Store all soft fruits in the fridge to deny them access to food. You should also empty the trash and recycling cans every day and wipe down the cutting boards and countertops right after using them. If you still see a few fruit flies after taking these steps, you can make a simple trap by filling half of a small tumbler with apple cider vinegar. Then, put a tablespoon of dish soap in the glass and fill the rest with warm water. The flies can enter the tumbler, but they can’t leave it.



The tiny but persistent pests known as ants can cause a lot of damage to a home. When they break in, the kitchen and bathroom are the first places they look for food, water, and a safe place to rest.

Although ant bait traps are highly effective, they should not be used in areas where children or pets might come into contact with them. Alternatives to using traditional poisons include various non-chemical treatments.

Once you have succeeded in getting rid of these pests, you can prevent them from coming back by taking out the trash daily, vacuuming on a regular basis, and wiping down surfaces to get rid of the smell of their trails.


Drain Flies

The drain fly makes its home in the muck and mire of your drains, a place where you’d never expect to find a flying insect. If your sink or shower drain is slow or clogged, you may have a fly infestation because drain flies thrive on the decaying debris that lines these pipes.

Here’s what to do if you notice drain flies hovering near your bathroom or kitchen sink. Identify first from which sewer they’re escaping. There’s probably some sort of clog in that drain.

In order to get rid of the bugs, you’ll need to clear it first. Open the P-trap below the sink and use a pipe snake or pipe brush to remove the built-up slime, and then flush the drain to ensure the clog has been completely flushed away. (This is a recommended clog remover.) Re-seal the system and follow up by pouring an enzyme cleaner down the drain to kill any remaining drain fly eggs and break down any remaining residue.



One bug you definitely don’t want to see inside is the shiny and slithering silverfish. This pest is particularly fond of cardboard boxes, fabric, paper, and glue. Because silverfish are so resilient (they even predate the dinosaurs), they can be difficult to eradicate once they’ve established themselves in your home.

But you can get rid of them with traps, insecticides, or even something natural like boric acid or diatomaceous earth. Make a few minor adjustments to make your home less inviting to silverfish. Get rid of the stacked newspapers, junk mail, and outdated cardboard boxes.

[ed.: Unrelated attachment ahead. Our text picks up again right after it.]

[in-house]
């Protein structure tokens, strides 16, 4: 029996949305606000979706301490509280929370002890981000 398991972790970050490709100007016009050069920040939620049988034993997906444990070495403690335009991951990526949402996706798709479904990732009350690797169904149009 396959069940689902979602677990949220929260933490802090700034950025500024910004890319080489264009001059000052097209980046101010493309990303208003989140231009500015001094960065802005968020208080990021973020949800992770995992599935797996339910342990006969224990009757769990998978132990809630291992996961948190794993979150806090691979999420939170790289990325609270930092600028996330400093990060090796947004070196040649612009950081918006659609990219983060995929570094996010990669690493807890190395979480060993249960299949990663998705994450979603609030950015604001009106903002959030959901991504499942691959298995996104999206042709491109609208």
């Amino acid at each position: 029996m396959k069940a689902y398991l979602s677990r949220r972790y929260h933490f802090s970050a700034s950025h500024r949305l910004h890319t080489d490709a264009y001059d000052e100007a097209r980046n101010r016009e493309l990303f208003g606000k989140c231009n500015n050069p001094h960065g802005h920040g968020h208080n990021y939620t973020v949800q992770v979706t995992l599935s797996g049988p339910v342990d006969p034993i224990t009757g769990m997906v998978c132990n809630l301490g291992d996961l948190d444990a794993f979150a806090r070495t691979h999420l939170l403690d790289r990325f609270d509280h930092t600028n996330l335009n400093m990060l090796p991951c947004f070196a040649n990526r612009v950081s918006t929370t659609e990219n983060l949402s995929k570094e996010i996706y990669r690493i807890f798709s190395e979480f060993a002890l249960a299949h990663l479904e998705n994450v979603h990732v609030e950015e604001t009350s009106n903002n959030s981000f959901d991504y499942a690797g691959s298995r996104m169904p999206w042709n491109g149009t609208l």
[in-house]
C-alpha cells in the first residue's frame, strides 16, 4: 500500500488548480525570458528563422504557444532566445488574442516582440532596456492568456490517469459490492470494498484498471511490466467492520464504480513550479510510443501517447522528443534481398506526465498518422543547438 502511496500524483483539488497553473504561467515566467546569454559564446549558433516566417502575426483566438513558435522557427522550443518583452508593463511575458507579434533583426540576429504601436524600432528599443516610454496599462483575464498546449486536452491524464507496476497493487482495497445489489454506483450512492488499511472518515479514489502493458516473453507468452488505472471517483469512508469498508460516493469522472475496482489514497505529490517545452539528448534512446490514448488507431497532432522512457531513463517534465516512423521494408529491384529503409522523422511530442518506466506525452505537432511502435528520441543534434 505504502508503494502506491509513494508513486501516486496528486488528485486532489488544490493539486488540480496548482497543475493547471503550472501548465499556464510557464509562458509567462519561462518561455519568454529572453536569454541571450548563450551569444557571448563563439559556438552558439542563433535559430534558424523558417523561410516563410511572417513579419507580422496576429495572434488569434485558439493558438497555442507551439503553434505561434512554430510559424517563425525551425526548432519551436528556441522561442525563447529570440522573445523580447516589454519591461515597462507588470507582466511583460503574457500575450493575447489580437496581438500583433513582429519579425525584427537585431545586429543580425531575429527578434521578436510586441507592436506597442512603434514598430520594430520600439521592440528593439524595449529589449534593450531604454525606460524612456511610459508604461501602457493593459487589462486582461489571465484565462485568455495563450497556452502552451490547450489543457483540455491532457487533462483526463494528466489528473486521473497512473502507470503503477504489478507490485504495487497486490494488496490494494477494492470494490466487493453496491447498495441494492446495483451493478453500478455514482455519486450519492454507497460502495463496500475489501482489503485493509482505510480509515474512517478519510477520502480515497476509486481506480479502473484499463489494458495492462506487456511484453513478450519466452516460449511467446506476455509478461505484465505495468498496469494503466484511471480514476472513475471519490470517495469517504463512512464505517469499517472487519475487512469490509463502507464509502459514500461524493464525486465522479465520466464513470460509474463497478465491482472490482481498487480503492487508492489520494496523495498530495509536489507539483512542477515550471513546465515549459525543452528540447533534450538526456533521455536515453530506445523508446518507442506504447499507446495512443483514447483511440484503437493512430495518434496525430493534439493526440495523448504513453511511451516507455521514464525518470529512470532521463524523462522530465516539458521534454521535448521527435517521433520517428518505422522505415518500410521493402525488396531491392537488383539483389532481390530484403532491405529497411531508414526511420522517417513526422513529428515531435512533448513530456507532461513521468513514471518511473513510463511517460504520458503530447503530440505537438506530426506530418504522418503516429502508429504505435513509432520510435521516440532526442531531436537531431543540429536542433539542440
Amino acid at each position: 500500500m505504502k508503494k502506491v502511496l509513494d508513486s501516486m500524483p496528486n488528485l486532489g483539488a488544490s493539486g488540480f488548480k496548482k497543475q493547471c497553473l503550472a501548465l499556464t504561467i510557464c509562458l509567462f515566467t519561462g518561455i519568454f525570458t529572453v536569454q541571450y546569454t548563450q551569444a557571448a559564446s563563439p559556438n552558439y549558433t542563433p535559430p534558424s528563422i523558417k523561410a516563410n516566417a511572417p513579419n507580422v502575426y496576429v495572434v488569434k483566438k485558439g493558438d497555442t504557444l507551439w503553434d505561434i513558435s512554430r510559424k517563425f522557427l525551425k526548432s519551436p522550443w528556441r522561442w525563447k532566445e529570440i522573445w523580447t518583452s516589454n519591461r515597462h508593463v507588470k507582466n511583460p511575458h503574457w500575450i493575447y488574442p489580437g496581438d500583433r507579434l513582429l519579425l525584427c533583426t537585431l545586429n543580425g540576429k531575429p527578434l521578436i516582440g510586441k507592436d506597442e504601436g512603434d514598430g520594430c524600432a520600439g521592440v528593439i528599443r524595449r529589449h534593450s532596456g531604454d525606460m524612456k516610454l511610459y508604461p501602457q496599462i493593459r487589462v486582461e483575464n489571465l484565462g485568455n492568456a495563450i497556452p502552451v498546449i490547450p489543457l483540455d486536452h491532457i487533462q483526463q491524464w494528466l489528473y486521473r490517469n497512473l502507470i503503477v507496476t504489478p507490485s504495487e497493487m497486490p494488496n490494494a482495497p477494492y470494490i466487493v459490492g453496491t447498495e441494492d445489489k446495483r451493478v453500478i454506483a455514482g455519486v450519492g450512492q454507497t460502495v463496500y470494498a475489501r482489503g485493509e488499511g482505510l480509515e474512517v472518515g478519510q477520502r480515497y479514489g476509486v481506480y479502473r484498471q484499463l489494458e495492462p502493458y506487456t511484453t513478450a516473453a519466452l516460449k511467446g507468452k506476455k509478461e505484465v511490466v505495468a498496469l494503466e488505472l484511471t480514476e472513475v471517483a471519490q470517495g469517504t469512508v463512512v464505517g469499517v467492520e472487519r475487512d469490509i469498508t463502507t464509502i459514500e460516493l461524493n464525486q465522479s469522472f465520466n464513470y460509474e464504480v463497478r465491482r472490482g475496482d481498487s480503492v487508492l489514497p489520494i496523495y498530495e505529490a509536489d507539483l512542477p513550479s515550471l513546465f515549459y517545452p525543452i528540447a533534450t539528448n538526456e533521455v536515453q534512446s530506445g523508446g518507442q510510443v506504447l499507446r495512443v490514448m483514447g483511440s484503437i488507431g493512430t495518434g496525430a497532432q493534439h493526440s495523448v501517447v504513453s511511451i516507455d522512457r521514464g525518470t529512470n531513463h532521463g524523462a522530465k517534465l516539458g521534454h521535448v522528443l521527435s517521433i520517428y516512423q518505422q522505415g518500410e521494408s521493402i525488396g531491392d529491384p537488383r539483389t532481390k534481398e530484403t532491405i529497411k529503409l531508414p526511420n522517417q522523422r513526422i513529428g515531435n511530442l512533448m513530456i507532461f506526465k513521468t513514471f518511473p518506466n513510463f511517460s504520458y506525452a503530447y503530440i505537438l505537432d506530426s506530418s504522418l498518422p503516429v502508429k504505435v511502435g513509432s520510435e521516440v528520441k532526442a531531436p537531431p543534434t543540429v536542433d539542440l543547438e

Put clothes and supplies for the off-season in plastic bins. Take dry goods out of their boxes and put them in containers with lids that fit tightly.


Dust Mites

Though they may not be welcome, dust mites are a fact of life in every home. Dust mites, which thrive on flakes of dead skin, are a common problem in carpets, upholstered furniture, beds, and even children’s toys. Regular cleaning will reduce the number of mites but will not get rid of them entirely.

Be sure to vacuum your furniture and carpets on a weekly basis and wash your sheets in hot water once a week. Look to your freezer to get rid of dust mites from plush toys or delicates that you don’t want to wash.

Dust mites can’t endure temperatures below 32 degrees Fahrenheit for more than 48 hours, so placing the items in the freezer is an effective method of killing them.



As it turns out, centipedes belong to the “good guys” category. They do not destroy your home or contaminate your pantry; instead, they feed on harmful insects such as termites, moths, and roaches. If you really can’t stand living alongside these neighbors with legs, you can either trap them or use insecticide around the windows and doors.

Meanwhile, you can lessen the likelihood of another invasion by clearing away any clutter around your home’s exterior and sealing any crevices they could use to sneak inside. Since centipedes thrive in damp areas, a dehumidifier could be a wise investment.


Like it? Share with your friends!